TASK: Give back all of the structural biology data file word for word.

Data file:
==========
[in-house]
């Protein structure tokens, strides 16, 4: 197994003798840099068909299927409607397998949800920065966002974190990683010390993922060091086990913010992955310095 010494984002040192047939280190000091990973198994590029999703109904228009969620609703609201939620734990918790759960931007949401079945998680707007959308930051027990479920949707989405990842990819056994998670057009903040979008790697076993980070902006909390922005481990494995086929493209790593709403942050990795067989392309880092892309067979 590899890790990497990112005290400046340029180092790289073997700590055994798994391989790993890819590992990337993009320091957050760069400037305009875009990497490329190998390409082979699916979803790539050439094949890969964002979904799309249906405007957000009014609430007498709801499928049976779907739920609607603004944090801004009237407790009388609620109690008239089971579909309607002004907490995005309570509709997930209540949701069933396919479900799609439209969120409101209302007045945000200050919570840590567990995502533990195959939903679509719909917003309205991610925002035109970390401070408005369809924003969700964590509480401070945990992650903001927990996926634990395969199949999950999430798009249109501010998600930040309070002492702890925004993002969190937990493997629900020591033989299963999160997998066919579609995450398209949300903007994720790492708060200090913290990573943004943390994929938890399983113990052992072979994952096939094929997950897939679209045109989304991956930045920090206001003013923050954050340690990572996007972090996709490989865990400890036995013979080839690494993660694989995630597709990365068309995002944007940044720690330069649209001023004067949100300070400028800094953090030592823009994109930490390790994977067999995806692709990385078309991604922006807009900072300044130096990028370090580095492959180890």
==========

[in-house]
């Protein structure tokens, strides 16, 4: 197994003798840099068909299927409607397998949800920065966002974190990683010390993922060091086990913010992955310095 010494984002040192047939280190000091990973198994590029999703109904228009969620609703609201939620734990918790759960931007949401079945998680707007959308930051027990479920949707989405990842990819056994998670057009903040979008790697076993980070902006909390922005481990494995086929493209790593709403942050990795067989392309880092892309067979 590899890790990497990112005290400046340029180092790289073997700590055994798994391989790993890819590992990337993009320091957050760069400037305009875009990497490329190998390409082979699916979803790539050439094949890969964002979904799309249906405007957000009014609430007498709801499928049976779907739920609607603004944090801004009237407790009388609620109690008239089971579909309607002004907490995005309570509709997930209540949701069933396919479900799609439209969120409101209302007045945000200050919570840590567990995502533990195959939903679509719909917003309205991610925002035109970390401070408005369809924003969700964590509480401070945990992650903001927990996926634990395969199949999950999430798009249109501010998600930040309070002492702890925004993002969190937990493997629900020591033989299963999160997998066919579609995450398209949300903007994720790492708060200090913290990573943004943390994929938890399983113990052992072979994952096939094929997950897939679209045109989304991956930045920090206001003013923050954050340690990572996007972090996709490989865990400890036995013979080839690494993660694989995630597709990365068309995002944007940044720690330069649209001023004067949100300070400028800094953090030592823009994109930490390790994977067999995806692709990385078309991604922006807009900072300044130096990028370090580095492959180890």